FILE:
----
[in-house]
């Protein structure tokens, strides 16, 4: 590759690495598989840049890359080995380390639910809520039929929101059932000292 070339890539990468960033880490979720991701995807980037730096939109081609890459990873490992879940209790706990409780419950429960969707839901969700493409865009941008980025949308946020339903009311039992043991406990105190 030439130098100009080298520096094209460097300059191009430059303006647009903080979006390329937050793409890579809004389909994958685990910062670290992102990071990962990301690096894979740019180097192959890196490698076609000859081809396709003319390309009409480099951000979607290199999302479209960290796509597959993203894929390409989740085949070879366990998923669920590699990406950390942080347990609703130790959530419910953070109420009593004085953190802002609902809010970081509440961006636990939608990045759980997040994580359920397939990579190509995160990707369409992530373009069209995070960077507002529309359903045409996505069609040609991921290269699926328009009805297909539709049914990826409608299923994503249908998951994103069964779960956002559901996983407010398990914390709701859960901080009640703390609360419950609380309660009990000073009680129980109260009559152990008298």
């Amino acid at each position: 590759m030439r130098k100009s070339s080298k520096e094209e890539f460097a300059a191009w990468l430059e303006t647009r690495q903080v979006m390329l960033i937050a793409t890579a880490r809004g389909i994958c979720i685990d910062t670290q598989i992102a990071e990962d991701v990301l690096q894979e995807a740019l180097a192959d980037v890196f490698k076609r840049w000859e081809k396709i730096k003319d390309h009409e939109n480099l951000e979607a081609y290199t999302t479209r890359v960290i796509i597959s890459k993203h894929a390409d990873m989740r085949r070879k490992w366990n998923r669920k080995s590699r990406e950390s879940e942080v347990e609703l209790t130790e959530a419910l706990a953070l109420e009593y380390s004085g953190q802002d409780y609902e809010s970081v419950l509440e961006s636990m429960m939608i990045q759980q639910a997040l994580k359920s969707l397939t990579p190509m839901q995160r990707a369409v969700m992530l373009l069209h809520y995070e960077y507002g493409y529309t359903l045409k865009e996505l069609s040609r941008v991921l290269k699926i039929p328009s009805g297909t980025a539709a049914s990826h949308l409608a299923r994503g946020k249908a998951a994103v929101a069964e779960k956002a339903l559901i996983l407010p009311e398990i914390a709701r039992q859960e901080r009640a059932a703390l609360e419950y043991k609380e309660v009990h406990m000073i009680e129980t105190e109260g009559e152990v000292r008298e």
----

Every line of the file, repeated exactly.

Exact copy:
[in-house]
């Protein structure tokens, strides 16, 4: 590759690495598989840049890359080995380390639910809520039929929101059932000292 070339890539990468960033880490979720991701995807980037730096939109081609890459990873490992879940209790706990409780419950429960969707839901969700493409865009941008980025949308946020339903009311039992043991406990105190 030439130098100009080298520096094209460097300059191009430059303006647009903080979006390329937050793409890579809004389909994958685990910062670290992102990071990962990301690096894979740019180097192959890196490698076609000859081809396709003319390309009409480099951000979607290199999302479209960290796509597959993203894929390409989740085949070879366990998923669920590699990406950390942080347990609703130790959530419910953070109420009593004085953190802002609902809010970081509440961006636990939608990045759980997040994580359920397939990579190509995160990707369409992530373009069209995070960077507002529309359903045409996505069609040609991921290269699926328009009805297909539709049914990826409608299923994503249908998951994103069964779960956002559901996983407010398990914390709701859960901080009640703390609360419950609380309660009990000073009680129980109260009559152990008298």
């Amino acid at each position: 590759m030439r130098k100009s070339s080298k520096e094209e890539f460097a300059a191009w990468l430059e303006t647009r690495q903080v979006m390329l960033i937050a793409t890579a880490r809004g389909i994958c979720i685990d910062t670290q598989i992102a990071e990962d991701v990301l690096q894979e995807a740019l180097a192959d980037v890196f490698k076609r840049w000859e081809k396709i730096k003319d390309h009409e939109n480099l951000e979607a081609y290199t999302t479209r890359v960290i796509i597959s890459k993203h894929a390409d990873m989740r085949r070879k490992w366990n998923r669920k080995s590699r990406e950390s879940e942080v347990e609703l209790t130790e959530a419910l706990a953070l109420e009593y380390s004085g953190q802002d409780y609902e809010s970081v419950l509440e961006s636990m429960m939608i990045q759980q639910a997040l994580k359920s969707l397939t990579p190509m839901q995160r990707a369409v969700m992530l373009l069209h809520y995070e960077y507002g493409y529309t359903l045409k865009e996505l069609s040609r941008v991921l290269k699926i039929p328009s009805g297909t980025a539709a049914s990826h949308l409608a299923r994503g946020k249908a998951a994103v929101a069964e779960k956002a339903l559901i996983l407010p009311e398990i914390a709701r039992q859960e901080r009640a059932a703390l609360e419950y043991k609380e309660v009990h406990m000073i009680e129980t105190e109260g009559e152990v000292r008298e």